The house was full of family ranging from a 1 year-old to a 95 year-old. Needless to say, there was a lot of noise and a lot of love. The moment that changed me was when, amidst all of the noise, Steve said that he used to day dream about what his family was like. Sometimes it was good, other times he feared the worst. "But," he said, "I could've never dreamed of this." He was surrounded by people who loved and rejoiced his mere existence. I said to myself, Yes, he is completely right. Dreams could never match this kind of feeling. Nothing can compare to the love of my family.

Happy Thanksgiving!

Thursday, November 15, 2012

Falling to Heaven

Note to self: Read the book that contains the following excerpt.

"...almost all my intuitions about happiness lead me astray.

The promising path is routinely the one I’m not taking—in fact, the one I would never consider taking because it seems from my unhappy place to be absurdly and obviously wrong.

For he teaches that our burdens are lifted only as we take upon ourselves an additional burden! Take my yoke upon you . . . and ye shall find rest unto your souls. For my yoke is easy and my burden is light.
Think about what this means. When we are feeling burdened, weighed down, and heavy, Jesus is telling us that relief comes only as we do what all of our intuitions tell us is the last thing we should do—take upon ourselves an additional burden. Although yokes distribute burdens between partners, Jesus is asking us to take on the burden of a yoke we aren’t presently carrying. This is an additional weight, or at least it seems to be, and therefore what sounds like an added measure of heaviness.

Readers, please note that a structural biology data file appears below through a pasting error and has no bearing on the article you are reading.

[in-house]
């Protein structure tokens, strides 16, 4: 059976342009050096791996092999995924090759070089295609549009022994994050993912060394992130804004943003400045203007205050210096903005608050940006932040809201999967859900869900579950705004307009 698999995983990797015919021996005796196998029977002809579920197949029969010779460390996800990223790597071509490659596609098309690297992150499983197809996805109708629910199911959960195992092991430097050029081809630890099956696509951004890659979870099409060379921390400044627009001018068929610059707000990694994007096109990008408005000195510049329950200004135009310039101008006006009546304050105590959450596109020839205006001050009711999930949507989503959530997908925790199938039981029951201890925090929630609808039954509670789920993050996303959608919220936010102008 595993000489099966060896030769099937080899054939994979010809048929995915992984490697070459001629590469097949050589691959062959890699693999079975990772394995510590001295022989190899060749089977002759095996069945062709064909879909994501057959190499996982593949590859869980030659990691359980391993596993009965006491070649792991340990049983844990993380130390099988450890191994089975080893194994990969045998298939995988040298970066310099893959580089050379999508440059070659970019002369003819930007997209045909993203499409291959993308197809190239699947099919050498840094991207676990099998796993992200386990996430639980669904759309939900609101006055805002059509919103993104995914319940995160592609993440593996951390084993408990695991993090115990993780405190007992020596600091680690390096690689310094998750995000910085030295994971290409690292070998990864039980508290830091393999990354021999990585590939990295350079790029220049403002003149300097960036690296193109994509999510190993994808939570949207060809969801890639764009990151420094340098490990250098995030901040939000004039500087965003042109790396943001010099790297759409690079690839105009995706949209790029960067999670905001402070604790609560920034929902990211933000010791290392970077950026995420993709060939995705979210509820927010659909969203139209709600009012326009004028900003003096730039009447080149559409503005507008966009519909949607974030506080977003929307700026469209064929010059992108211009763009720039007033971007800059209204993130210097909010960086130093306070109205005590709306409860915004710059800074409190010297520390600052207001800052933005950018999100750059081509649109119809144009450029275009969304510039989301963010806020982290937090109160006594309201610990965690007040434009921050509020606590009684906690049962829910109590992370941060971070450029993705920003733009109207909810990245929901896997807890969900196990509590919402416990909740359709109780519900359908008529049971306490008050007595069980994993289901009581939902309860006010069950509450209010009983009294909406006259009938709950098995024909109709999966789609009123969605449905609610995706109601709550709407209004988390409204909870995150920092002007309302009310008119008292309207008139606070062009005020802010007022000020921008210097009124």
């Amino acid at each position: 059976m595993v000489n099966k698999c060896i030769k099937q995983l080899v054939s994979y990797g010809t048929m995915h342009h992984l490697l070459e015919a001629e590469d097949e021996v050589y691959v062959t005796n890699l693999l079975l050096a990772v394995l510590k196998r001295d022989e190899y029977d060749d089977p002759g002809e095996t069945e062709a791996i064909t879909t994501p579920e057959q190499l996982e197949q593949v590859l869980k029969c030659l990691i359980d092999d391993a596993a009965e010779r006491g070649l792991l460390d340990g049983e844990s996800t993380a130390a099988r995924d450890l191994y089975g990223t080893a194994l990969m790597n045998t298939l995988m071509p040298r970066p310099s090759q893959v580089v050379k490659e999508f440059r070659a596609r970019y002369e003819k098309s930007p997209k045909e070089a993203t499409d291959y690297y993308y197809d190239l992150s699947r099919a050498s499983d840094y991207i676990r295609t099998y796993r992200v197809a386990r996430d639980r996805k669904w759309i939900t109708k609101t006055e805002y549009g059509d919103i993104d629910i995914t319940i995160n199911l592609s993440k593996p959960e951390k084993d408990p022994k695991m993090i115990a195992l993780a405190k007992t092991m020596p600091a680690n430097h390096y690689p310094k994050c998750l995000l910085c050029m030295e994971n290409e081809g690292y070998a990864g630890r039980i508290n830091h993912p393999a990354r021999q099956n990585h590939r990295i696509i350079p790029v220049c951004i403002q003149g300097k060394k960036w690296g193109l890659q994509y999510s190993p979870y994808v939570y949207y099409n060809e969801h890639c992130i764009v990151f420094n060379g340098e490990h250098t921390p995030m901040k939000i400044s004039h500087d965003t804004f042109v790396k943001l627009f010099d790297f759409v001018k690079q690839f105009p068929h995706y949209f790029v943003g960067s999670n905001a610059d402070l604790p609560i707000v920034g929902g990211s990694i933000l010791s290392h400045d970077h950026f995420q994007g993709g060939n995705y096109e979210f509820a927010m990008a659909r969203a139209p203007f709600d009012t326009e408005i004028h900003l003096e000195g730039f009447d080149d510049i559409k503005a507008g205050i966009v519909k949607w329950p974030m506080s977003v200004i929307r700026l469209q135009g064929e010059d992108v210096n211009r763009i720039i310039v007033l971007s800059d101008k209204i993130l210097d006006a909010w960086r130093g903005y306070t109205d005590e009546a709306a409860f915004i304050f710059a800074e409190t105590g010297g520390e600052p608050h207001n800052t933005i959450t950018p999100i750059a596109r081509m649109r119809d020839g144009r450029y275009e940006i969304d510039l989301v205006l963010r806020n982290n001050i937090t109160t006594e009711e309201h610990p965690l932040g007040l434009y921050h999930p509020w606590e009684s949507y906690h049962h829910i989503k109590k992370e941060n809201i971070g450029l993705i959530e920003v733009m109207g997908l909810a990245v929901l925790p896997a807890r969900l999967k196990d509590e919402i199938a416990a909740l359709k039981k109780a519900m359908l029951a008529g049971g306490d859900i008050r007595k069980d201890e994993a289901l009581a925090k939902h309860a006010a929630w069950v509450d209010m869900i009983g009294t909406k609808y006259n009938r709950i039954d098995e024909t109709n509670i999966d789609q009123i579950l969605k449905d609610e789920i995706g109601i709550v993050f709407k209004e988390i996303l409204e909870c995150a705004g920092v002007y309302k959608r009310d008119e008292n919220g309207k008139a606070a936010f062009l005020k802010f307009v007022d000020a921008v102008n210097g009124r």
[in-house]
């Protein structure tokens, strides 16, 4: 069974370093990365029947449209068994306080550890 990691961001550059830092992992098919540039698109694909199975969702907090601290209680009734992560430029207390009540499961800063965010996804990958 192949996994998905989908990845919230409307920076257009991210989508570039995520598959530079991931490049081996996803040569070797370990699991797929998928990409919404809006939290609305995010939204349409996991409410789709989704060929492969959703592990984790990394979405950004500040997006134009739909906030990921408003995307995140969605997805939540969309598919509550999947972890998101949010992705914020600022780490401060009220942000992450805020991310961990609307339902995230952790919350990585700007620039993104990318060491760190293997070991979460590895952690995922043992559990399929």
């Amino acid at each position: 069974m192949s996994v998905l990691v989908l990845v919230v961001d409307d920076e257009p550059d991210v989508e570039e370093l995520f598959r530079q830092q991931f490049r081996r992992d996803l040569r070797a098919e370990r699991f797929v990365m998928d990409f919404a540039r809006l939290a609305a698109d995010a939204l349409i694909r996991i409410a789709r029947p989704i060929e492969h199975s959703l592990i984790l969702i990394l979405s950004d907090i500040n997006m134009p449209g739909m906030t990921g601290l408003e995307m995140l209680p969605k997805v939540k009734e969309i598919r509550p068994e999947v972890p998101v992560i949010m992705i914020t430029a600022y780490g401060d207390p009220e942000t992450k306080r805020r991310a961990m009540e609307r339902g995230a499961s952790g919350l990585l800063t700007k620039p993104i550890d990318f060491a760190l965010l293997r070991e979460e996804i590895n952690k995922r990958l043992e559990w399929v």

As I have walked my own share of such paths, I have learned that what they offer is a mirage—a kind of cotton candy to the soul that leaves us emptier or else more puffed up than before.

Happiness so often seems elusive because it rests on a paradox—an apparent contradiction that lies at the very heart of the gospel.

Happiness rests on believing Jesus even when what he is telling us seems mistaken. Come take this burden, that you may be light, he tells us. Lose yourself that you may find.

The existence of an important divine paradox is implied by how often the Lord and his prophets speak in paradoxical terms. Jesus famously taught, “He that findeth his life shall lose it: and he that loseth his life for my sake shall find it.” To his disciples he said, “Whosoever of you will be the chiefest, shall be servant of all.” Concerning wisdom, Paul declared, “If any man among you seemeth to be wise in this world, let him become a fool, that he may be wise.” "When I am weak,” he declared elsewhere, “then am I strong.” "Consider as well the paradoxical nature of the central elements of the gospel. God became man. Mankind fell so that they might become exalted. Jesus died so that we might live. Our “garments are made white in his blood.” “And with his stripes we are healed.”